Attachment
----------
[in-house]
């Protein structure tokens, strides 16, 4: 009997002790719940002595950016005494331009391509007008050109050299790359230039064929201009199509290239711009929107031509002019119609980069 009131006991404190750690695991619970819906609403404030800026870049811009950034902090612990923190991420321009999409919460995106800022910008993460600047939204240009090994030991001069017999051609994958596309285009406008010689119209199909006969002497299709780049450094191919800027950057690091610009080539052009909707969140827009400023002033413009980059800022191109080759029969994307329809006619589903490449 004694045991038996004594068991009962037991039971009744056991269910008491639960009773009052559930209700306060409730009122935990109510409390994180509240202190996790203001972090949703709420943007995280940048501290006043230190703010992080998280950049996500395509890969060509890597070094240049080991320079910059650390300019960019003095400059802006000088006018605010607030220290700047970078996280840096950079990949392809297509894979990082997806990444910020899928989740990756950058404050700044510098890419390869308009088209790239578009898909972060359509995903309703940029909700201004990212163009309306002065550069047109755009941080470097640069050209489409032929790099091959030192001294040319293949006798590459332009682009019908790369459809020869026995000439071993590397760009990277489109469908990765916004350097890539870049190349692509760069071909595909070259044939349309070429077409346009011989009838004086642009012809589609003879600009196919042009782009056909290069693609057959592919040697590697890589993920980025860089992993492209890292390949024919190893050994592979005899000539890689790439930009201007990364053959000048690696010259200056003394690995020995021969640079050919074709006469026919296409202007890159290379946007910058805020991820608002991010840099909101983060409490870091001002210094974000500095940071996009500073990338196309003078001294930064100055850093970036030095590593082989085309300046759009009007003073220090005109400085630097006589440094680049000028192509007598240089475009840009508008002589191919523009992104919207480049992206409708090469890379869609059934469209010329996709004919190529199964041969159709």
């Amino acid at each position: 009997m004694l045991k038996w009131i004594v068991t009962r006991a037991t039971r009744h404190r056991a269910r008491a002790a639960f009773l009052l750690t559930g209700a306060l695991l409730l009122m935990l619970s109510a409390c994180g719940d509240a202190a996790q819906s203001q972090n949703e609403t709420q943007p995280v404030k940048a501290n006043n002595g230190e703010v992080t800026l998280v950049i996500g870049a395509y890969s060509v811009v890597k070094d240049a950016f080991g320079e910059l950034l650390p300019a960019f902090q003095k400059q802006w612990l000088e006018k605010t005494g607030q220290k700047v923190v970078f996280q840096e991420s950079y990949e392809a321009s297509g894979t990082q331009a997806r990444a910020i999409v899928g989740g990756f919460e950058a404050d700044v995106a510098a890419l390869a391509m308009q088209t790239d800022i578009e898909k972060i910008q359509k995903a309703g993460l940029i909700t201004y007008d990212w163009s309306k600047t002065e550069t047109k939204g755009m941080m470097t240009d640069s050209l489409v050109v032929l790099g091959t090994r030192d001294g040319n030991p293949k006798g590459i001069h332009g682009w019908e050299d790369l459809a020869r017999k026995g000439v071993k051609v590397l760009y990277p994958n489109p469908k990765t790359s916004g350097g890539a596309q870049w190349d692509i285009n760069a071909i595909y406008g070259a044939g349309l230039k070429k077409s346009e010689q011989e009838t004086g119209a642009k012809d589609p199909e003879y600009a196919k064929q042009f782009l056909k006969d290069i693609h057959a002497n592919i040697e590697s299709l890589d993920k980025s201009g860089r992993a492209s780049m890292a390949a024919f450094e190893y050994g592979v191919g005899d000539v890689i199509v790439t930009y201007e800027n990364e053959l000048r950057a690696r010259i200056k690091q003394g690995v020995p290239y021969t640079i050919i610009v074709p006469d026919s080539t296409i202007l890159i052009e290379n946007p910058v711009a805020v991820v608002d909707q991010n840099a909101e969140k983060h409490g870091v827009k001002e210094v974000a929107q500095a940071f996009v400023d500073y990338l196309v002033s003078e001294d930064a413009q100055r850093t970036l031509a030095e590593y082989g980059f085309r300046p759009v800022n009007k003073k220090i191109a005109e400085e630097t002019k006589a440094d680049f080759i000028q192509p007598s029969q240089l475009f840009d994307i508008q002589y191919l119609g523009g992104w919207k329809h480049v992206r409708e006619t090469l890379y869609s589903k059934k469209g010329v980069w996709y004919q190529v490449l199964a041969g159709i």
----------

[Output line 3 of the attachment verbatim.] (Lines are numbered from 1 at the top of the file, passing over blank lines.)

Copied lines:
């Amino acid at each position: 009997m004694l045991k038996w009131i004594v068991t009962r006991a037991t039971r009744h404190r056991a269910r008491a002790a639960f009773l009052l750690t559930g209700a306060l695991l409730l009122m935990l619970s109510a409390c994180g719940d509240a202190a996790q819906s203001q972090n949703e609403t709420q943007p995280v404030k940048a501290n006043n002595g230190e703010v992080t800026l998280v950049i996500g870049a395509y890969s060509v811009v890597k070094d240049a950016f080991g320079e910059l950034l650390p300019a960019f902090q003095k400059q802006w612990l000088e006018k605010t005494g607030q220290k700047v923190v970078f996280q840096e991420s950079y990949e392809a321009s297509g894979t990082q331009a997806r990444a910020i999409v899928g989740g990756f919460e950058a404050d700044v995106a510098a890419l390869a391509m308009q088209t790239d800022i578009e898909k972060i910008q359509k995903a309703g993460l940029i909700t201004y007008d990212w163009s309306k600047t002065e550069t047109k939204g755009m941080m470097t240009d640069s050209l489409v050109v032929l790099g091959t090994r030192d001294g040319n030991p293949k006798g590459i001069h332009g682009w019908e050299d790369l459809a020869r017999k026995g000439v071993k051609v590397l760009y990277p994958n489109p469908k990765t790359s916004g350097g890539a596309q870049w190349d692509i285009n760069a071909i595909y406008g070259a044939g349309l230039k070429k077409s346009e010689q011989e009838t004086g119209a642009k012809d589609p199909e003879y600009a196919k064929q042009f782009l056909k006969d290069i693609h057959a002497n592919i040697e590697s299709l890589d993920k980025s201009g860089r992993a492209s780049m890292a390949a024919f450094e190893y050994g592979v191919g005899d000539v890689i199509v790439t930009y201007e800027n990364e053959l000048r950057a690696r010259i200056k690091q003394g690995v020995p290239y021969t640079i050919i610009v074709p006469d026919s080539t296409i202007l890159i052009e290379n946007p910058v711009a805020v991820v608002d909707q991010n840099a909101e969140k983060h409490g870091v827009k001002e210094v974000a929107q500095a940071f996009v400023d500073y990338l196309v002033s003078e001294d930064a413009q100055r850093t970036l031509a030095e590593y082989g980059f085309r300046p759009v800022n009007k003073k220090i191109a005109e400085e630097t002019k006589a440094d680049f080759i000028q192509p007598s029969q240089l475009f840009d994307i508008q002589y191919l119609g523009g992104w919207k329809h480049v992206r409708e006619t090469l890379y869609s589903k059934k469209g010329v980069w996709y004919q190529v490449l199964a041969g159709i």